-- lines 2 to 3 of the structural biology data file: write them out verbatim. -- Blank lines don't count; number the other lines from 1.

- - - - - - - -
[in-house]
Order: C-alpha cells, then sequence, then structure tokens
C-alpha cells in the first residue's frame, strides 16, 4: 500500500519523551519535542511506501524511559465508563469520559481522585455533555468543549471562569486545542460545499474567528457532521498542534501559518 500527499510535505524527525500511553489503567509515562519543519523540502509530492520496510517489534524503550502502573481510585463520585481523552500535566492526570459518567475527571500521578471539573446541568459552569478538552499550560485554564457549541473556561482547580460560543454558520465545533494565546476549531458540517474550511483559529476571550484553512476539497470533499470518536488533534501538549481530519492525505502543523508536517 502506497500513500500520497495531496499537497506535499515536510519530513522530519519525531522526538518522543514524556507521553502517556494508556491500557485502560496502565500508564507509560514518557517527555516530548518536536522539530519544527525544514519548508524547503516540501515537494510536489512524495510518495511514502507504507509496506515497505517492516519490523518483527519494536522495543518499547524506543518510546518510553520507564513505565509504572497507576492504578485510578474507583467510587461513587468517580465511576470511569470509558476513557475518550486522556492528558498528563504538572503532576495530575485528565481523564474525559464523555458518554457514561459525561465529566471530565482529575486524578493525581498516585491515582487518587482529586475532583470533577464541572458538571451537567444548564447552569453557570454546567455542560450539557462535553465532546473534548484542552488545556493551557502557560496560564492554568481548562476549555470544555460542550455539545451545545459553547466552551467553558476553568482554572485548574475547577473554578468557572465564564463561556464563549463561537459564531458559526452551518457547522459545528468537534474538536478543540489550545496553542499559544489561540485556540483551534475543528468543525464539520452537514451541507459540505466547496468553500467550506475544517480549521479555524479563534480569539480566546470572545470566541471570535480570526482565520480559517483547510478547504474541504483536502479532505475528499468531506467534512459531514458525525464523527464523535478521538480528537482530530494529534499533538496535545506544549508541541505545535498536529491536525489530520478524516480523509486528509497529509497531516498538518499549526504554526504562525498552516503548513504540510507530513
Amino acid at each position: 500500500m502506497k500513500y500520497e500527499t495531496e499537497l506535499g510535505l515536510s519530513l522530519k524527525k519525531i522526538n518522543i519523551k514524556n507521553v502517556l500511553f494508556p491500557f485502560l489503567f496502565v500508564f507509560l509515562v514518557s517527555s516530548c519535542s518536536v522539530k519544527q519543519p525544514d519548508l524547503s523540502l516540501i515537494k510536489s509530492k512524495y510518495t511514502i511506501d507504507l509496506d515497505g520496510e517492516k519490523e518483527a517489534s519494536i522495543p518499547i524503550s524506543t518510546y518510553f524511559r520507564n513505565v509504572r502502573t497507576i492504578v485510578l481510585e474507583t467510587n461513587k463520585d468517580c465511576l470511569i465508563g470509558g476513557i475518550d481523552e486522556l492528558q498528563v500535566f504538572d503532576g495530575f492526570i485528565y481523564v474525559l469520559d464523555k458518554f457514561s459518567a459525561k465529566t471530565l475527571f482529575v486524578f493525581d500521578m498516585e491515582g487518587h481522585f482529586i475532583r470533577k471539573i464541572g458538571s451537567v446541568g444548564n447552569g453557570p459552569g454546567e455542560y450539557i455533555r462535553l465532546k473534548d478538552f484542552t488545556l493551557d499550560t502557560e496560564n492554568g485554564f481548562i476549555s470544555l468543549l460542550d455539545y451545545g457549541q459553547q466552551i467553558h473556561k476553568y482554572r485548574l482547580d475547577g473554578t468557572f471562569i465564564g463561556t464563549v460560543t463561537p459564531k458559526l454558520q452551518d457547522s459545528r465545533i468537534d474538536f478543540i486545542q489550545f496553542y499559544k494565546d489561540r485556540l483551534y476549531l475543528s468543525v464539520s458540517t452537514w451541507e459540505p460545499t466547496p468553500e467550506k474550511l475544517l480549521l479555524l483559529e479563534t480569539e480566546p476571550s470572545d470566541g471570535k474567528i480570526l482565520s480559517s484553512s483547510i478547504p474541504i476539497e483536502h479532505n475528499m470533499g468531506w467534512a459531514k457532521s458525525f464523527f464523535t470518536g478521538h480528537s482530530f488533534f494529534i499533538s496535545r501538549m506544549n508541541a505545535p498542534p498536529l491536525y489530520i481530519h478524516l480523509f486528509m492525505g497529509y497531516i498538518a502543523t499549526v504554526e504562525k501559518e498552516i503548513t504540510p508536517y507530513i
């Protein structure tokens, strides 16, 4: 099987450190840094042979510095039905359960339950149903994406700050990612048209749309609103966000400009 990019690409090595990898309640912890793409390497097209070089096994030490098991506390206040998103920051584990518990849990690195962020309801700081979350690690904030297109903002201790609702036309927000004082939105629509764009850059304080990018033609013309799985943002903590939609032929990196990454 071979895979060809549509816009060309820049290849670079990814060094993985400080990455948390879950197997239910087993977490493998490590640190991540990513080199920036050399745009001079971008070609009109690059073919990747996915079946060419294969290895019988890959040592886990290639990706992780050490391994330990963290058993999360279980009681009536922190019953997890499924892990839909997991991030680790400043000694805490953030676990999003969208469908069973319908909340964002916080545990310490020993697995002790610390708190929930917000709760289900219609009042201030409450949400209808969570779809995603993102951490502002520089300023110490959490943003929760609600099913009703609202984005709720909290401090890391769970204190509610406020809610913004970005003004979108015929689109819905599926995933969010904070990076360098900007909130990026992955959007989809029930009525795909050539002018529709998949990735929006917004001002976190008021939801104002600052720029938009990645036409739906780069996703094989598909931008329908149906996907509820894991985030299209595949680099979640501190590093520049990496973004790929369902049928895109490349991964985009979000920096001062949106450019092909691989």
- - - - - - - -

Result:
Order: C-alpha cells, then sequence, then structure tokens
C-alpha cells in the first residue's frame, strides 16, 4: 500500500519523551519535542511506501524511559465508563469520559481522585455533555468543549471562569486545542460545499474567528457532521498542534501559518 500527499510535505524527525500511553489503567509515562519543519523540502509530492520496510517489534524503550502502573481510585463520585481523552500535566492526570459518567475527571500521578471539573446541568459552569478538552499550560485554564457549541473556561482547580460560543454558520465545533494565546476549531458540517474550511483559529476571550484553512476539497470533499470518536488533534501538549481530519492525505502543523508536517 502506497500513500500520497495531496499537497506535499515536510519530513522530519519525531522526538518522543514524556507521553502517556494508556491500557485502560496502565500508564507509560514518557517527555516530548518536536522539530519544527525544514519548508524547503516540501515537494510536489512524495510518495511514502507504507509496506515497505517492516519490523518483527519494536522495543518499547524506543518510546518510553520507564513505565509504572497507576492504578485510578474507583467510587461513587468517580465511576470511569470509558476513557475518550486522556492528558498528563504538572503532576495530575485528565481523564474525559464523555458518554457514561459525561465529566471530565482529575486524578493525581498516585491515582487518587482529586475532583470533577464541572458538571451537567444548564447552569453557570454546567455542560450539557462535553465532546473534548484542552488545556493551557502557560496560564492554568481548562476549555470544555460542550455539545451545545459553547466552551467553558476553568482554572485548574475547577473554578468557572465564564463561556464563549463561537459564531458559526452551518457547522459545528468537534474538536478543540489550545496553542499559544489561540485556540483551534475543528468543525464539520452537514451541507459540505466547496468553500467550506475544517480549521479555524479563534480569539480566546470572545470566541471570535480570526482565520480559517483547510478547504474541504483536502479532505475528499468531506467534512459531514458525525464523527464523535478521538480528537482530530494529534499533538496535545506544549508541541505545535498536529491536525489530520478524516480523509486528509497529509497531516498538518499549526504554526504562525498552516503548513504540510507530513